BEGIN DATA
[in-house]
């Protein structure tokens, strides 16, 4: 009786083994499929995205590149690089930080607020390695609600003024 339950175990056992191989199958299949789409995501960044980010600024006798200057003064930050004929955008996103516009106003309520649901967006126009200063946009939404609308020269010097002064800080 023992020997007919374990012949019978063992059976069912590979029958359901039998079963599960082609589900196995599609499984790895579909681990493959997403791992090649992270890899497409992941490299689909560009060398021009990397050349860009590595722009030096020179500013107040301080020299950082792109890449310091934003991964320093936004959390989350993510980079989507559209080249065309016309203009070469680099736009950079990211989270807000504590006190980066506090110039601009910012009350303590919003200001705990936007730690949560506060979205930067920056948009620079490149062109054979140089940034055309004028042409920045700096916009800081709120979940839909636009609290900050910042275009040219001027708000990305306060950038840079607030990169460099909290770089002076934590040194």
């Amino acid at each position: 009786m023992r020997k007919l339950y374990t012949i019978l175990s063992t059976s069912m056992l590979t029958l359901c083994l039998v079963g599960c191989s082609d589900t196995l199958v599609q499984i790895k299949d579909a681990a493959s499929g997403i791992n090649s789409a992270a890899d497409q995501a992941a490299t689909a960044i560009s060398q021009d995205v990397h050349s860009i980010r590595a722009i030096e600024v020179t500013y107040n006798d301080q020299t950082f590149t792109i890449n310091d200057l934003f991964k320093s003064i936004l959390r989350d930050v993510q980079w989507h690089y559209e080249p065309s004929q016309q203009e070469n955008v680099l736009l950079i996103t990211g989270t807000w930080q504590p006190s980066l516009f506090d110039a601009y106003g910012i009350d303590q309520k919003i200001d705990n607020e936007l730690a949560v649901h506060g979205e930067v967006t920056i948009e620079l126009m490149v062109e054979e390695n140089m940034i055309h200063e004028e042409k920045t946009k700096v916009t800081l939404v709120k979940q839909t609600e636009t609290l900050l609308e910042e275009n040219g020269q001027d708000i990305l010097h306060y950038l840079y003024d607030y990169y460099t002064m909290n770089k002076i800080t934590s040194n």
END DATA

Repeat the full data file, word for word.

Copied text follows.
[in-house]
């Protein structure tokens, strides 16, 4: 009786083994499929995205590149690089930080607020390695609600003024 339950175990056992191989199958299949789409995501960044980010600024006798200057003064930050004929955008996103516009106003309520649901967006126009200063946009939404609308020269010097002064800080 023992020997007919374990012949019978063992059976069912590979029958359901039998079963599960082609589900196995599609499984790895579909681990493959997403791992090649992270890899497409992941490299689909560009060398021009990397050349860009590595722009030096020179500013107040301080020299950082792109890449310091934003991964320093936004959390989350993510980079989507559209080249065309016309203009070469680099736009950079990211989270807000504590006190980066506090110039601009910012009350303590919003200001705990936007730690949560506060979205930067920056948009620079490149062109054979140089940034055309004028042409920045700096916009800081709120979940839909636009609290900050910042275009040219001027708000990305306060950038840079607030990169460099909290770089002076934590040194």
């Amino acid at each position: 009786m023992r020997k007919l339950y374990t012949i019978l175990s063992t059976s069912m056992l590979t029958l359901c083994l039998v079963g599960c191989s082609d589900t196995l199958v599609q499984i790895k299949d579909a681990a493959s499929g997403i791992n090649s789409a992270a890899d497409q995501a992941a490299t689909a960044i560009s060398q021009d995205v990397h050349s860009i980010r590595a722009i030096e600024v020179t500013y107040n006798d301080q020299t950082f590149t792109i890449n310091d200057l934003f991964k320093s003064i936004l959390r989350d930050v993510q980079w989507h690089y559209e080249p065309s004929q016309q203009e070469n955008v680099l736009l950079i996103t990211g989270t807000w930080q504590p006190s980066l516009f506090d110039a601009y106003g910012i009350d303590q309520k919003i200001d705990n607020e936007l730690a949560v649901h506060g979205e930067v967006t920056i948009e620079l126009m490149v062109e054979e390695n140089m940034i055309h200063e004028e042409k920045t946009k700096v916009t800081l939404v709120k979940q839909t609600e636009t609290l900050l609308e910042e275009n040219g020269q001027d708000i990305l010097h306060y950038l840079y003024d607030y990169y460099t002064m909290n770089k002076i800080t934590s040194n």